day seven: ship’s position 42° North 140° East

We are about to let go of our mooring lines, thrust off the berth, and leave Muroran breakwater on a southeasterly course, leaving the Pacific Ocean and entering the East China Sea towards our next port of call, Vladivostok.
Before I get to the very interesting experience of co-mingling with the people of Japan, let me first jump off the high dive with a description of how freaking difficult it was to get off the ship this morning. It seems that the Japanese are practicing a quiet form of retaliation as a response to monetary policies and ongoing military personnel issues in Okinawa. It’s no secret that US military personnel like to have a wee drink now and then and hit on Japanese girls — particularly the teenaged ones near the base. This does not go over well with the Japanese citizenry who are bug-eyed and ballistic over this ongoing behavior. It is of such considerable tension between the occupying United States and still-occupied Japanese, that it somehow doesn’t warrant any reportage in our mainstream media.

Often what countries do are polite forms of pushback under the guise of security protocols, and the like. We remember watching country after country begin to discipline parts of their non–dominant populations after United States, under George Bush, declared a Global War on Terror and reached out to cudgel brown people of distasteful faiths the world over. It was as if the entire planet suddenly got permission to assault segments of its own populations which it was forced to endure or tolerate. Had Russia, for instance, simply hammered Chechnya before 9/11, it would have been considered state terror. But post-9/11, countries could simply act out and declare it national security, while simply following the lead of the world’s superpower–Dick Cheney. That superpower of the time had declared its God-given mission to expunge evildoers wherever they may hide. Since evildoer was never fully defined, we all knew “who and what” an evildoer was — voluptly demonstrated through nonstop video images of Muslim/Arabic dress and features. This translated most comfortably for Russians, even Chinese, who were keen on disciplining growing dissent populations.

The Japanese here, maintain beautiful manners, courteous bows, and the dignified interactions. But, what one must go through to step onto their soil with an American passport is second only to the Mexican wishing to tour the Arizona Grand Canyon. The entire ship of nearly 3000 passengers were forced to undergo an inspection by Japanese customs officials who boarded the ship and set up motion and heat detection gadgetry through which each of us was ordered to walk. Further, a fingerprint laser scanner was deployed, but not just on one index finger as is usual go to when routine, but both index fingers in a simultaneous laser scan. Not only did I imagine my fingerprints ending up in some massive databank (no doubt, to be shared by occupation agreement with US authorities) but the optical retina scan was an added bonus on the double-fingertip scanning machine.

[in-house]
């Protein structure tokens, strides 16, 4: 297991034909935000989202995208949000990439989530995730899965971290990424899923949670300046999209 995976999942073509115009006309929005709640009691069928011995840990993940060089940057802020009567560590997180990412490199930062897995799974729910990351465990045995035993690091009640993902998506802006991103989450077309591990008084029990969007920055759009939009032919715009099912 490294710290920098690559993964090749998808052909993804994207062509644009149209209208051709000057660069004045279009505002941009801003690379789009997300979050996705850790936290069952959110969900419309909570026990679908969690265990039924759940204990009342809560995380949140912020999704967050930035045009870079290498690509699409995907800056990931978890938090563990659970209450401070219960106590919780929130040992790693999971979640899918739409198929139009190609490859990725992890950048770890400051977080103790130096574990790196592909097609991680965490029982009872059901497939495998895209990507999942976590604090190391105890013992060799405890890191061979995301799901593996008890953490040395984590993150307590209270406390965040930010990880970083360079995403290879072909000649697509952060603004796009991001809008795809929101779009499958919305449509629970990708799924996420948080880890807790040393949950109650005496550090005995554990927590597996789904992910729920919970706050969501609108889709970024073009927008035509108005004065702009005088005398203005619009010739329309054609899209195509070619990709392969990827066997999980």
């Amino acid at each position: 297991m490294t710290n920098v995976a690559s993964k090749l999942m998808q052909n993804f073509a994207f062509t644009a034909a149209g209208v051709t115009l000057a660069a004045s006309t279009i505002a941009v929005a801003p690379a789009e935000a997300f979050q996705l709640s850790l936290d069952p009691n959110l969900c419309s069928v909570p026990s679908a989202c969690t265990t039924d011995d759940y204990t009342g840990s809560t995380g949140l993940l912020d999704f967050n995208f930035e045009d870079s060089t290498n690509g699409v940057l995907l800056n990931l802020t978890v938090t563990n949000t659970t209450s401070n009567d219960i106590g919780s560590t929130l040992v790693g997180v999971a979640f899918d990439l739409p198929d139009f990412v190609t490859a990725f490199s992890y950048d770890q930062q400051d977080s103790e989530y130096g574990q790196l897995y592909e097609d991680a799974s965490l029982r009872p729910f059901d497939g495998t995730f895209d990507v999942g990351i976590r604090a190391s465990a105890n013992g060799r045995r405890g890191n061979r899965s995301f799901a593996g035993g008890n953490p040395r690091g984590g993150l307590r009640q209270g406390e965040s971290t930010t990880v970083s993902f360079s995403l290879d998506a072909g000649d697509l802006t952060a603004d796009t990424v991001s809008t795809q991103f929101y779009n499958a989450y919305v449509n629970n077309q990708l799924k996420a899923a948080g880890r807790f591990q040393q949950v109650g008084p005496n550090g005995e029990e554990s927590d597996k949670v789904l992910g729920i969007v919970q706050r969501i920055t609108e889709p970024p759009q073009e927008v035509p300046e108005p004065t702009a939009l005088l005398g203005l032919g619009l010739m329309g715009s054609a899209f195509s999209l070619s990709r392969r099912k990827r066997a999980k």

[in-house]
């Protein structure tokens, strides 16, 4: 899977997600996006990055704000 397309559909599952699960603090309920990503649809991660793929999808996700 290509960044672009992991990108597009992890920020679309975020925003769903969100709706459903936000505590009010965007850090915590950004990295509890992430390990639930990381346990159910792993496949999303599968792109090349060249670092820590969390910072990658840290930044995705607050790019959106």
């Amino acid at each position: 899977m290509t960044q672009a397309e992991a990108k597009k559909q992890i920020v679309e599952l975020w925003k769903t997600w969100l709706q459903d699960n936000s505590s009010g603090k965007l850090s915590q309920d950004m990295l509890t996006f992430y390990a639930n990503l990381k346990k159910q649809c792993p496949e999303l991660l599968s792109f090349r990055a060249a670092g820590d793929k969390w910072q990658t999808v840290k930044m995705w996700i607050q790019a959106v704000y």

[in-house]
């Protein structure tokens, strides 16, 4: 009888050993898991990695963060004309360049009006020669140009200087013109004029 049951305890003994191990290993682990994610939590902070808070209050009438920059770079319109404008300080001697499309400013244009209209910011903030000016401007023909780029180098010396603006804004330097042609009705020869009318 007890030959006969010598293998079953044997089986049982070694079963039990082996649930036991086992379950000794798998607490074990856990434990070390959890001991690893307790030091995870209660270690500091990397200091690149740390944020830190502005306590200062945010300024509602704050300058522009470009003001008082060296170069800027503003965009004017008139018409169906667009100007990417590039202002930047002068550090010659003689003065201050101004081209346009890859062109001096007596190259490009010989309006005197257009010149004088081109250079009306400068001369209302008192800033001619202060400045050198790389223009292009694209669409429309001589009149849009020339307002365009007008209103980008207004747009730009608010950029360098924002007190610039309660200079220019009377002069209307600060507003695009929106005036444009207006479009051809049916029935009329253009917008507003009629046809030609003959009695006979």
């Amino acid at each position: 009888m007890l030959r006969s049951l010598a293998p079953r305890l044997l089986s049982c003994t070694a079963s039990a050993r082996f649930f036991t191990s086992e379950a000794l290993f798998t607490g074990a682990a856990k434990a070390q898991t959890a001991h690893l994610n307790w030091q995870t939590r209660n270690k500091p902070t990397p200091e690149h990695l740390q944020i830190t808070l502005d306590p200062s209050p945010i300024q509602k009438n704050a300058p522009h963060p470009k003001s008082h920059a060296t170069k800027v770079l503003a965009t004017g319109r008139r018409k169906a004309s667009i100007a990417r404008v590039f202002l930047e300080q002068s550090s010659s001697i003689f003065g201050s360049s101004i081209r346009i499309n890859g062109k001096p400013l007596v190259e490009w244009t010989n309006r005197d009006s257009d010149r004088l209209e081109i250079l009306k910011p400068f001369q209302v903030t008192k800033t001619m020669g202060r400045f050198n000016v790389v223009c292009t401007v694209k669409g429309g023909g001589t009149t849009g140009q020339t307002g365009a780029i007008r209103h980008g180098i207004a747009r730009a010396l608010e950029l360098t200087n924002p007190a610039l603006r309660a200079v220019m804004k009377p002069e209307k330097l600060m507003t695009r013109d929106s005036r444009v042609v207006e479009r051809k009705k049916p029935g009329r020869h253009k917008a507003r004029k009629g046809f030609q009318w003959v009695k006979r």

The ship’s crew were more than happy to thrust scores of old geezers into the machinery, conspicuously clueless of the point of these machines. And I mean the crew of the ship being clueless; the oldsters already defeated by age and sapped of the vigors of recalcitrant energy. Could I have turned back? Could I have backed away from Japanese authorities who had boarded our ship, docked at their island? These are the conundrums of modern travel and the genius of railroading people through hallways into rooms. The Germans did it with great efficacy during World War II, finding that corralling humans like livestock, confuses and disempowers individuals.

We were all given provisional immigration passes with red stamps on special forms (see photo). Upon return, every single provisional form had to be returned to the Japanese government or the ship could not sail. Likewise, midnight the night before, the ships piddly and impotent dial-up Internet had to be turned off. The Japanese require total and complete control over all communications. My Blackberry, engaged with an international roaming plan does not work in any way on Japanese soil. It is a complete communications blackout if you are not Japanese or do not have foreign work permission papers in order to possess a local mobile phone. A ships insider suggested, off the record, that Web was turned off — not so much at the demand of Japanese authorities –but in an austerity measure by the cruise ship owners to avoid paying Internet access fees to Japan. Like all these austerity measures, they seem only to benefit a tiny few at the top while the rest of the people our perpetually screwed, blocked, and ripped off — while still forced to underwrite the larger infrastructure.

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